Eyebrows were raised earlier this year when downtown L.A. boutique Hennigan Dorman LLP lost name partner Bruce Bennett and nine other attorneys to Dewey & LeBouef LLP, based in New York. At the time, the departing attorneys cited the need for a national platform.
Now comes news that Hennigan Dorman is merging with McKool Smith PC, creating a Dallas-based firm with 168 attorneys and seven offices around the country.
Co-founder J. Michael Hennigan said his firm had been considering merging with a national firm for two to three years. In fact, it turns out that he and Bennett initially met with Dewey together, but discovered too many firmwide conflicts of interest, which led to only Bennett and his team leaving.
“He found a better fit than we did with Dewey. We shook his hand and said, ‘God bless you, Godspeed, but we’re not going to do it,’ so we kept looking,” Hennigan said.
McKool, which specializes in patent litigation, didn’t have many conflicts with Hennigan Dorman, a 35-attorney firm that focuses more on complex commercial litigation.
“We do a lot of work on contingency and sue a lot of large financial institutions, so we have problems with conflicts with traditional law firms and cultural issues,” said Hennigan, who will be the managing partner in California. “McKool Smith have defined themselves almost exactly the same way we have.”
Starting this week, the new firm will operate under the name McKool Smith Hennigan in California.
Law firm mergers have bounced back this year. Nationally, there have been 40 so far, compared with 23 at the same time last year, according to legal consultancy Altman Weil Inc. of Newton Square, Penn.
In none of those was the larger firm from Los Angeles. Instead, the trend has been for smaller local firms, such as Quateman LLP and White O’Connor Fink & Brenner LLP, to be absorbed into larger national firms.
Another such small L.A. firm was downtown intellectual property boutique Chan Law Group LLP. The firm’s three attorneys, led by Thomas Chan, have joined Philadelphia-based Fox Rothschild LLP, which already had a Century City office.
Fox Rothschild first moved into the L.A. area in 2006 and has grown its office to 23 attorneys. It’s still looking to expand locally, and linked up with the Chan Law Group through a headhunter.
Chan is a well-known intellectual property litigator, and represents many Chinese-owned businesses. He led a successful antitrust case against Microsoft in the 1990s on behalf of a small Pomona mouse manufacturer called Z-Nix. That started a string of around 20 lawsuits he filed against Microsoft in and outside the United States.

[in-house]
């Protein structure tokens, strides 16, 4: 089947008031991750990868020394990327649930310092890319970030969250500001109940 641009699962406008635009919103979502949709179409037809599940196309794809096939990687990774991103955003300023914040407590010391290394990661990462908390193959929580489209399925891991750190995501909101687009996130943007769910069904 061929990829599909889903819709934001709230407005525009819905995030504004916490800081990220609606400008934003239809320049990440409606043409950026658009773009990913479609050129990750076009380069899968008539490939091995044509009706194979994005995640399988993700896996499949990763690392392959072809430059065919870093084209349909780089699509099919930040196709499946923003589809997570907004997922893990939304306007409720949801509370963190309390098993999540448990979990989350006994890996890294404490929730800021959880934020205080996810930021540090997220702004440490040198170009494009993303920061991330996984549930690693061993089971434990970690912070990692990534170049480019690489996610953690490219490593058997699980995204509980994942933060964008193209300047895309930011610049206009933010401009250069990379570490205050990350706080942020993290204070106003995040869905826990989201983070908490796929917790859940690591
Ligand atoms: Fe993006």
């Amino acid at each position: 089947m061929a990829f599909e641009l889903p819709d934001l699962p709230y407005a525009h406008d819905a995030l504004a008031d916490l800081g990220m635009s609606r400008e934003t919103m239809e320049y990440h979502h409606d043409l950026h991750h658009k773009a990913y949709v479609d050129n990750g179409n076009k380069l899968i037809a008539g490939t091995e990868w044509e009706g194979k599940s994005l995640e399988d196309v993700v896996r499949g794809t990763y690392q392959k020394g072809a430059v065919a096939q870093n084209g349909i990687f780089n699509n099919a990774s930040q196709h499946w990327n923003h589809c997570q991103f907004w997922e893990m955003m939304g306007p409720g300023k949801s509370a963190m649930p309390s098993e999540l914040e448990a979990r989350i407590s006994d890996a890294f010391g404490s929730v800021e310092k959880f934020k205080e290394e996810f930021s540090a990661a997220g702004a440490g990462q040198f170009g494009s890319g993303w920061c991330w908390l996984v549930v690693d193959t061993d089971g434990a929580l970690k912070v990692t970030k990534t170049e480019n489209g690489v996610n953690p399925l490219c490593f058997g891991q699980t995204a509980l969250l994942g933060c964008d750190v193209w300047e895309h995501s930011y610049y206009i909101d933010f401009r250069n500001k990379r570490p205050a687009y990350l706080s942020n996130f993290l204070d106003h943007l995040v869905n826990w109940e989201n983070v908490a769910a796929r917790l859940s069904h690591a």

Much of his work involves trade with China, which appealed to the Philadelphia firm. Fox Rothschild hasn’t opened any offices outside the country yet, but it has been emphasizing more international work, said Managing Partner Mark Silow.
“We always try to look at the broader trends in the business community and clearly one of the predominant trends in the business world over the past several years is the globalization of commerce,” Silow said. “What we’ve tried to do is capitalize on that trend by adding practices that are in the international sphere.”
One firm that has opened offices in China is Sheppard Mullin Richter & Hampton LLP. Last month, it announced a new office in Beijing, its second in the country. The office houses five attorneys, including James W. Zimmerman, formerly a partner in the Beijing office of Cleveland’s Squire Sanders & Dempsey LLP.
James Mercer, co-chair of Sheppard Mullin’s corporate practice, said an office in the country’s capital will allow the firm to better serve clients navigating government regulations.
“While Shanghai is the entrepreneurial and emerging company center, Beijing is the center of political power and large state-owned enterprises,” he said.
Sheppard Mullin, headquartered in downtown Los Angeles, previously opened an office in Shanghai in 2007. Regulations in China require U.S. law firms to wait three years before opening another outpost there.
Several L.A. firms, including O’Melveny & Myers LLP and Paul Hastings Janofsky & Walker LLP, were part of a wave of law firm openings in the region about 10 years ago. Recently, activity there has heated up even more, and additional U.S. firms have been rushing to open offices in China and Hong Kong. Downtown L.A.’s Latham & Watkins LLP opened a Beijing office in January of last year, after the launch of a Shanghai office in 2005. Gibson Dunn & Crutcher LLP opened in Hong Kong in August of last year.
“We’re going to continue to represent multinational interests in China,” Mercer said. “Over time an increasing portion of our business will be representing Chinese companies with outbound work back in the U.S., whether it be establishing distribution in the U.S., acquiring U.S. brands, or joint ventures.”
Staff reporter Alfred Lee can be reached at email@example.com or at (323) 549-5225, ext. 221.
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